The UK’s gender pay gap has continued its downward trend but the pay penalty experienced by women over 40 perseveres, according to data released today by the Office for National Statistics.
In 2021, the gap among full-time employees was 7.9%, up from 7.0% in 2020. This is still below the gap of 9.0% before the coronavirus pandemic in 2019, and so the downward trend is continuing.
ONS has recommended looking at the longer-term trend given the uncertainty introduced to the data by the pandemic. The data released today is taken from the Annual Survey of Hours and Earnings (ASHE) and is not drawn from the gender pay gap reporting submissions made by individual employers.
Among all employees, the gender pay gap increased to 15.4%, from 14.9% in 2020, but is still down from 17.4% in 2019. This means women are typically paid 85 pence for every pound earned by a man.
There remains however a large difference in gender pay gap between employees aged 40 and over and those aged below 40 years. For over 40s, the full-time gender pay gap is 11.9% to 12.3%, while for under 40s it is between 0.9% and 3.0%.
Sarah Jackson, visiting professor at Cranfield University School of Management, said: “These new figures show we’re making slow progress towards gender pay equality.
“Motherhood clearly still has a huge impact on women’s career progression, with women who are over 40 or in more senior roles more adversely affected by the gender pay gap.”
The data released today also showed that, compared with lower-paid employees, higher earners experience a much larger difference in hourly pay between the sexes. People in the highest tenth of earners face a 16.1% gender pay gap in gross hourly pay, while those in the lowest 10% of earners had only a 3.1% gap.
“Managers, directors and senior officials” experienced the largest fall in gender pay gap since the pre-pandemic April 2019 figure, falling from 16.3% to 10.2%.
The ONS also found that the gender pay gap is higher in every region in England than it is in Wales, Scotland and Northern Ireland.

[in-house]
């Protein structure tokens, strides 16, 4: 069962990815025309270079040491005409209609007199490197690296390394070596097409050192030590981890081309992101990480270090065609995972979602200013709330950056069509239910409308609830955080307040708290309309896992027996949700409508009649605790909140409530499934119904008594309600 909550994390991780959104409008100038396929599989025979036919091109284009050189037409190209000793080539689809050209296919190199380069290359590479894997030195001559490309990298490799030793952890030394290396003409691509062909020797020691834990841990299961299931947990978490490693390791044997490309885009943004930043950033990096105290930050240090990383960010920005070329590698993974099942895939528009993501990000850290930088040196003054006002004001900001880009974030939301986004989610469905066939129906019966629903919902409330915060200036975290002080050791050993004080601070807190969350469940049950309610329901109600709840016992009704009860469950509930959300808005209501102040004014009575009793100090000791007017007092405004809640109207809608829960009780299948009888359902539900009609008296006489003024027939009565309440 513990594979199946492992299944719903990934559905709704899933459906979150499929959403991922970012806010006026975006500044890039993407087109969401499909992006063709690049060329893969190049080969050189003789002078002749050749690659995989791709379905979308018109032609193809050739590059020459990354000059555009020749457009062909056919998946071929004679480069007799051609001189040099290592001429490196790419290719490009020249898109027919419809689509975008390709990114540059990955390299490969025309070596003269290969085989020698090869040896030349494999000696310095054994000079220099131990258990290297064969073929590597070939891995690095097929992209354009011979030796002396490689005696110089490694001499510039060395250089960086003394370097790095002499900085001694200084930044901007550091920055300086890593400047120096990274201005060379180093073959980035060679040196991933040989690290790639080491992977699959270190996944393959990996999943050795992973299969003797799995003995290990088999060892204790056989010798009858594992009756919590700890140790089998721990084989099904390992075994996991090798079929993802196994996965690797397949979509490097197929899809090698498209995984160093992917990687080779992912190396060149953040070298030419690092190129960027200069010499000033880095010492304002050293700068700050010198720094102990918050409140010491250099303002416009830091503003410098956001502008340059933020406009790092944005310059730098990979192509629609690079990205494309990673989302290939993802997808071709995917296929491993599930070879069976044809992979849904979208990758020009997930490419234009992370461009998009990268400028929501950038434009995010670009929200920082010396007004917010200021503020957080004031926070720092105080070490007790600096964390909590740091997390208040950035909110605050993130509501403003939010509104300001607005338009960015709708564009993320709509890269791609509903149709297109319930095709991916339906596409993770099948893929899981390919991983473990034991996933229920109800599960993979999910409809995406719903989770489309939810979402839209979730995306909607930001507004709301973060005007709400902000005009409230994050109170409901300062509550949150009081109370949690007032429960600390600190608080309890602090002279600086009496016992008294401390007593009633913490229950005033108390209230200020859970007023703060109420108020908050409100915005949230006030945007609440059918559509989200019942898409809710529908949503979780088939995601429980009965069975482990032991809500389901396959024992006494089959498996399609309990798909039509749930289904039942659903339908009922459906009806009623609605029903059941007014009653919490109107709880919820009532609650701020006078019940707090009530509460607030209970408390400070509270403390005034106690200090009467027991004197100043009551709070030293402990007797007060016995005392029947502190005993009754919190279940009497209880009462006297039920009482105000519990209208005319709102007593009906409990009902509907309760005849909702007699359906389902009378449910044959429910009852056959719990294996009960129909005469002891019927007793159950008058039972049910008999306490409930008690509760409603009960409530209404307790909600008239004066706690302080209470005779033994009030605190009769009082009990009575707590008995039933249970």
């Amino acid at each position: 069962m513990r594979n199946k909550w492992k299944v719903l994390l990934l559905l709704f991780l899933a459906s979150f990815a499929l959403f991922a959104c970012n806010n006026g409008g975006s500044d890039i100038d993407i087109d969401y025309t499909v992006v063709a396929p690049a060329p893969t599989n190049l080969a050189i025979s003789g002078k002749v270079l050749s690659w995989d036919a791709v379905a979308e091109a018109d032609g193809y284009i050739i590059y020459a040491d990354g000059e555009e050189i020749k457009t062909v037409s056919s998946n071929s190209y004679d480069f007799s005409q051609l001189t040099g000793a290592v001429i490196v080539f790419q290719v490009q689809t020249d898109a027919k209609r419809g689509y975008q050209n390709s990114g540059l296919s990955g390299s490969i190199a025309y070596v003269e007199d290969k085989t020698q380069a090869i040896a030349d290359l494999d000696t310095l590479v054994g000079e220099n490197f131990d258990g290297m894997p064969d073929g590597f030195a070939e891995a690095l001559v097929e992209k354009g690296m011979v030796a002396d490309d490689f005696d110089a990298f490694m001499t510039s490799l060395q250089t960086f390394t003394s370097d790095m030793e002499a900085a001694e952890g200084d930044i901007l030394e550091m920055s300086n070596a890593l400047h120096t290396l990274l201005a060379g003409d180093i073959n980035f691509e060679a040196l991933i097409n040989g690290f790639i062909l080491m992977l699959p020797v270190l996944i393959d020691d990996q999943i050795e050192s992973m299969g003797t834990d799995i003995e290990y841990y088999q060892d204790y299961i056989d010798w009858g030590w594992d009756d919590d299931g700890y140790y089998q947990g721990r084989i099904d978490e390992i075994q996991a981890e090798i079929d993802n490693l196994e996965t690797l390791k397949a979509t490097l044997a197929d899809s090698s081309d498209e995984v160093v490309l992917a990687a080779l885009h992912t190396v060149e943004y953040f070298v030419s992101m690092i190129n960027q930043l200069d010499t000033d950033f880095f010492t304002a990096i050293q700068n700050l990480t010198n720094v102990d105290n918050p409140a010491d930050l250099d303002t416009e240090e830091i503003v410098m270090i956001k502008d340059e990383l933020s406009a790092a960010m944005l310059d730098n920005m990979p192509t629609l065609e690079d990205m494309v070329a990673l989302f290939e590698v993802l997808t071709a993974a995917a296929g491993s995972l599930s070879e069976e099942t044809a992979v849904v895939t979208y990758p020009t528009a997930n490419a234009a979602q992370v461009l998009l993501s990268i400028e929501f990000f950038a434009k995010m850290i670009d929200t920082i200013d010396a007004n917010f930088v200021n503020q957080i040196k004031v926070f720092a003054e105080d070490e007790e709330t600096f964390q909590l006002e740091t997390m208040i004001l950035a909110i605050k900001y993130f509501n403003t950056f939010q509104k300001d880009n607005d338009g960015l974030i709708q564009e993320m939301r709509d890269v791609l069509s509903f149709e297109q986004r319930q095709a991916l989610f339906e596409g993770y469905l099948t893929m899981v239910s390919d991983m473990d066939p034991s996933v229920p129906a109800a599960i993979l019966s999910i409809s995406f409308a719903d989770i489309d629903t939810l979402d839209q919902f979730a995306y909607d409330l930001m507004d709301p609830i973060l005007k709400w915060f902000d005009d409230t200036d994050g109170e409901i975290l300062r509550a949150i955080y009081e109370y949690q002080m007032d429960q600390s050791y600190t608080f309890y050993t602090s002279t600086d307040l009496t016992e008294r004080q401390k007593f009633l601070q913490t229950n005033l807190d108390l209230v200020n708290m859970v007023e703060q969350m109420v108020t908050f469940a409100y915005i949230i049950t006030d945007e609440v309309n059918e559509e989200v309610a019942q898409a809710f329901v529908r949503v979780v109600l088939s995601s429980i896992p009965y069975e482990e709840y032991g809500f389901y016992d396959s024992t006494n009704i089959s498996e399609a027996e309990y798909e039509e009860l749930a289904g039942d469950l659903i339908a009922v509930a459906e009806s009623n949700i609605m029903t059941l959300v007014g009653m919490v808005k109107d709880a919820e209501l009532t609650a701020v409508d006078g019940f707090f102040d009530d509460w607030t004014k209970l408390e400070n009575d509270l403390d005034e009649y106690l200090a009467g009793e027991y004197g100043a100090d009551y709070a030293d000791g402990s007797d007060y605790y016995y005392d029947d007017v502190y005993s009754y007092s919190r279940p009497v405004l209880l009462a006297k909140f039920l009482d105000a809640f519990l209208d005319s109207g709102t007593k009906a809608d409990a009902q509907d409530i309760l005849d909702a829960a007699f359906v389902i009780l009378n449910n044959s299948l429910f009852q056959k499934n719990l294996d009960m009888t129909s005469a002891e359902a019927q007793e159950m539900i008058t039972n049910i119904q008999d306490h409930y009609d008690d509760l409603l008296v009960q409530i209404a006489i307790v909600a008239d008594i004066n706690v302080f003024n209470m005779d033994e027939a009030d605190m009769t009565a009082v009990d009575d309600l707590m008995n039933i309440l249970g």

“We need to challenge the status quo,” said Jackson. “For some reason, we don’t mind that that women take their foot off the career pedal when they become mothers, despite the impact these lost and wasted skills have on our economy. Whereas when men become fathers, we expect them to continue powering through at work, taking very little time to be with their family.
“A gender pay gap means very simply that an organisation has more men than women in more senior roles. Clever employers know they need a pipeline to ensure female career progression, to improve the business outcomes and close the gender pay gap. This pipeline needs to be a flexible career path for men as well as women. Fathers need to feel safe working flexibly to make time for family responsibilities, and women need to feel valued professionally when they work flexibly. We need to value what people can do, not when they do it. Families and business will benefit.”
Today’s statistics related to a pay period when approximately 3.7 million employees were on furlough, fewer than last year’s data when 8.8 million employees were furloughed. ONS estimates include furloughed employees and are based on actual payments made to the employee from company payrolls and the hours on which this pay was calculated, which in the case of furloughed employees are their usual hours.